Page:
No security blankets for SMEs with social media


Small businesses are trying to keep up to speed with new age marketing and promotion through Social Media, yet many are making crucial mistakes and don’t realise until it’s too late. 

Image representing Facebook as depicted in Cru...

Image via CrunchBase

Traditionally if a business wanted to promote themselves they would advertise through mediums such as print/newspapers, radio or television. When placing an advert small businesses would usually have at least some sort of security that if they were doing something illegal or wrong  someone would pick it up and let them know before it was published.

However with Social Media anyone can jump on and initially post what you want without someone saying ‘hey you’re doing it wrong’ or ‘you will get banned from the site for doing that’. What I have noticed is that there are many small business owners who have heard that Facebook is great for promotion and brand awareness, so they jump on board before finding out how it should be done properly and without any guidance.

One major mistake that I keep on seeing time and time again is small businesses creating a Facebook page by setting up their profile as a personal profile instead of a fan/business page.  This error and its possible consequences are not great as Facebook are continually banning businesses from doing this. It doesn’t matter if a business tries to play innocent as if they actually read the terms and conditions for setting up a profile they would know they were not complying. Mobilize Mail have recently done some research on New Zealand businesses on Facebook. They found that almost 90% of the businesses they surveyed were using a personal profile to promote their business! (Scoop article on Mobilize)

Some may think that it is quite harsh of Facebook to ban businesses who make that crucial mistake, but really for privacy reasons they are not.  For example, when most people add a person as a friend on Facebook they do not add them to a limited profile (a privacy setting option). This means that if you accept a friend on your personal Facebook profile that is actually a business they will be able to see all your photos, access all your details that you have for only your friends to view.

Now you might think who would accept a friend request from a business? Well one example is a business where people sign up to their service and they then receive free drink vouchers for bars in their area. Who would say no to free drinks? As you can imagine they have quickly become  popular.  Not too long ago the business decided to create a Facebook page, but instead of being a fan page they created it under a personal profile.  As you would expect many people have added the business as a friend.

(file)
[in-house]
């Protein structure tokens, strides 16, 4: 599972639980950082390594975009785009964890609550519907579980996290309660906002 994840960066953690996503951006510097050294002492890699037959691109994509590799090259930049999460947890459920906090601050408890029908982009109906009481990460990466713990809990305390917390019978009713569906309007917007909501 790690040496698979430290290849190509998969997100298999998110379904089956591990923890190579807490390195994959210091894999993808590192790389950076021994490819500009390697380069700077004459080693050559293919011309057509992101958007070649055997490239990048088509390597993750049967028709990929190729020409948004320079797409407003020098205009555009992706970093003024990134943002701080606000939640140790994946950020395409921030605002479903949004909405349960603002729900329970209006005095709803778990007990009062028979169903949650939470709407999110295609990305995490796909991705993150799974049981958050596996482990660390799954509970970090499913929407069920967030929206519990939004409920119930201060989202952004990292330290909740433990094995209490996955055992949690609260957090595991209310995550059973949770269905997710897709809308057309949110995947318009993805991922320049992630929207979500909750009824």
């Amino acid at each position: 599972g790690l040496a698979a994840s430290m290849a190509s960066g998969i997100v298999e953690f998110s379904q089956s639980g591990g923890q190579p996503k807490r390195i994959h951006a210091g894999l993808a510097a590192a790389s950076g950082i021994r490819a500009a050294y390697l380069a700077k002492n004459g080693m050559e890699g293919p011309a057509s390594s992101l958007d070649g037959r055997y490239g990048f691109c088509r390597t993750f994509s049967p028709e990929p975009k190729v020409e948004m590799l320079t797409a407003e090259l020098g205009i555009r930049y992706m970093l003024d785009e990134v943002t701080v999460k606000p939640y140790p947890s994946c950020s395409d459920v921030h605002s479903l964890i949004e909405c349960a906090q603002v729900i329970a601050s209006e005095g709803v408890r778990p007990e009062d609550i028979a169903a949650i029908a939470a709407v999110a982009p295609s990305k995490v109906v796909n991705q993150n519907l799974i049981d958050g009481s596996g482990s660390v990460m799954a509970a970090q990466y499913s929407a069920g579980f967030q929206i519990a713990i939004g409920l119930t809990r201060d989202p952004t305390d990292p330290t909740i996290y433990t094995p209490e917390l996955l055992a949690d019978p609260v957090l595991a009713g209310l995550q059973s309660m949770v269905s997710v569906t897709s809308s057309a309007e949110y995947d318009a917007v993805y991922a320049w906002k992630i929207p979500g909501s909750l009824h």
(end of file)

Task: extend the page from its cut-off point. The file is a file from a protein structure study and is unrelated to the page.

With the consumer in mind, I expect many people have not thought about how much personal information they are inadvertently sharing with the business. With the business in mind, they now have a huge following on Facebook and all it will now take is Facebook noticing that they are a business and banning them from Facebook entirely and permanently.  Probably the one lucky thing for this business is that at least they maintain their database through their website and  will probably not lose too many fans from their profile being closed. However it will not have crossed many other small businesses and entrepreneurs minds to own their own database by taking fans off Facebook and gaining their details. As all it takes is making one mistake or Facebook making a judgement call for all those contacts and fans to disappear, and that goes for all social media.

Let’s face it, many of the small businesses who fall into this trap or make other crucial mistakes just don’t know what they are doing and don’t have the funds to use an agency to set it up for them and tell them what they should do. The question is as marketers do we say tough to all the businesses we see doing it wrong and let them eventually suffer the consequences or do we tell them out of our own good will? Considering that potentially 90% of New Zealand businesses are using Facebook the wrong way should we be more active and help those small businesses by getting out there and spreading the word?


One thought on “No security blankets for SMEs with social media

  1. Great post. I’ve seen so many New Zealand businesses do this (I’m the Editor of so see a lot of websites!). The other issue is a bit more technical – they are missing out on a number of widgets and social plugins that would otherwise display their Facebook content through other websites and blogs (caution: shameless self-plug but good example! We display Facebook Page feeds for websites with business details on These are designed for Facebook Pages and completely fail if used for profiles.

    But yeah the biggest one for me is what you mentioned about opening up all your personal info and photos to a ‘business’ if you add them as a friend rather than like their Facebook Page.

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